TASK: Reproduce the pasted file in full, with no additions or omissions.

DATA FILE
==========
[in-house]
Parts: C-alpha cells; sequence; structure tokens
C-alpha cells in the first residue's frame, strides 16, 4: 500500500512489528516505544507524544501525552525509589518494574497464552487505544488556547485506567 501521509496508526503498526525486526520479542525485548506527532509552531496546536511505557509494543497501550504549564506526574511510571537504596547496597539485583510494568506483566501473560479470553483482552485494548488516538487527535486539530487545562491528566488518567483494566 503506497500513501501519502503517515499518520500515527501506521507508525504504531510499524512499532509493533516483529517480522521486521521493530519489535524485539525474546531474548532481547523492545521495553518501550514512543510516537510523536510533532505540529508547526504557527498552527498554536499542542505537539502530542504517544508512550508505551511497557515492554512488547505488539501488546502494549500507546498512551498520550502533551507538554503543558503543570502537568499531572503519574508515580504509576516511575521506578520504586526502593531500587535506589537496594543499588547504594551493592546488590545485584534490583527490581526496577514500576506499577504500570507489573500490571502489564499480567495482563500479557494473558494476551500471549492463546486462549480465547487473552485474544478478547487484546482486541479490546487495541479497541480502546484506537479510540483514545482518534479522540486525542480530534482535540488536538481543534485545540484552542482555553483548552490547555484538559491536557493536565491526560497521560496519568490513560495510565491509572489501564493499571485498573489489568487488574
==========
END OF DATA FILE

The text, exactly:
[in-house]
Parts: C-alpha cells; sequence; structure tokens
C-alpha cells in the first residue's frame, strides 16, 4: 500500500512489528516505544507524544501525552525509589518494574497464552487505544488556547485506567 501521509496508526503498526525486526520479542525485548506527532509552531496546536511505557509494543497501550504549564506526574511510571537504596547496597539485583510494568506483566501473560479470553483482552485494548488516538487527535486539530487545562491528566488518567483494566 503506497500513501501519502503517515499518520500515527501506521507508525504504531510499524512499532509493533516483529517480522521486521521493530519489535524485539525474546531474548532481547523492545521495553518501550514512543510516537510523536510533532505540529508547526504557527498552527498554536499542542505537539502530542504517544508512550508505551511497557515492554512488547505488539501488546502494549500507546498512551498520550502533551507538554503543558503543570502537568499531572503519574508515580504509576516511575521506578520504586526502593531500587535506589537496594543499588547504594551493592546488590545485584534490583527490581526496577514500576506499577504500570507489573500490571502489564499480567495482563500479557494473558494476551500471549492463546486462549480465547487473552485474544478478547487484546482486541479490546487495541479497541480502546484506537479510540483514545482518534479522540486525542480530534482535540488536538481543534485545540484552542482555553483548552490547555484538559491536557493536565491526560497521560496519568490513560495510565491509572489501564493499571485498573489489568487488574